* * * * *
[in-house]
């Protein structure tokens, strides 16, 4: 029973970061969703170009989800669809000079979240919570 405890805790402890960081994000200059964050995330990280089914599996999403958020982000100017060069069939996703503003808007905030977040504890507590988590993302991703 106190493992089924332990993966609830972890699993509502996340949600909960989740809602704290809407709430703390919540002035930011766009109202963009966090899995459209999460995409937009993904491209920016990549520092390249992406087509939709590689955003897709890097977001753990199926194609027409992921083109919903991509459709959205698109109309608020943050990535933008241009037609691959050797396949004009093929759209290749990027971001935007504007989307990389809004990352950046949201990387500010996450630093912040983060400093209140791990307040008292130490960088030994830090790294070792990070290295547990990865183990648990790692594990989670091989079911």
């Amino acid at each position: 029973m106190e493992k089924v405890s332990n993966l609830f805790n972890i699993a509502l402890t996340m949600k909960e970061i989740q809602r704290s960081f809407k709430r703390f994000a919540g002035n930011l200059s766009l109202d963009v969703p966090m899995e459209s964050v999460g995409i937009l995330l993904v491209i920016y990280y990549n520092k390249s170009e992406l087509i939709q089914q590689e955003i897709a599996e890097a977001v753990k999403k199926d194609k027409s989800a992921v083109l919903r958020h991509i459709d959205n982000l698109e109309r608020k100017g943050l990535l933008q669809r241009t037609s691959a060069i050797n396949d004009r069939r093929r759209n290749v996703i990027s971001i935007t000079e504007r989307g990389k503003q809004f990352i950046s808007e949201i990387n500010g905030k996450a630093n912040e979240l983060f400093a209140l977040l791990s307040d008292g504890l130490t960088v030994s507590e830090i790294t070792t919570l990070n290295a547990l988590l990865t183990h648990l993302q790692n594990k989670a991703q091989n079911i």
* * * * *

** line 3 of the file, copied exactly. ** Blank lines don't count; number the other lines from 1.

């Amino acid at each position: 029973m106190e493992k089924v405890s332990n993966l609830f805790n972890i699993a509502l402890t996340m949600k909960e970061i989740q809602r704290s960081f809407k709430r703390f994000a919540g002035n930011l200059s766009l109202d963009v969703p966090m899995e459209s964050v999460g995409i937009l995330l993904v491209i920016y990280y990549n520092k390249s170009e992406l087509i939709q089914q590689e955003i897709a599996e890097a977001v753990k999403k199926d194609k027409s989800a992921v083109l919903r958020h991509i459709d959205n982000l698109e109309r608020k100017g943050l990535l933008q669809r241009t037609s691959a060069i050797n396949d004009r069939r093929r759209n290749v996703i990027s971001i935007t000079e504007r989307g990389k503003q809004f990352i950046s808007e949201i990387n500010g905030k996450a630093n912040e979240l983060f400093a209140l977040l791990s307040d008292g504890l130490t960088v030994s507590e830090i790294t070792t919570l990070n290295a547990l988590l990865t183990h648990l993302q790692n594990k989670a991703q091989n079911i």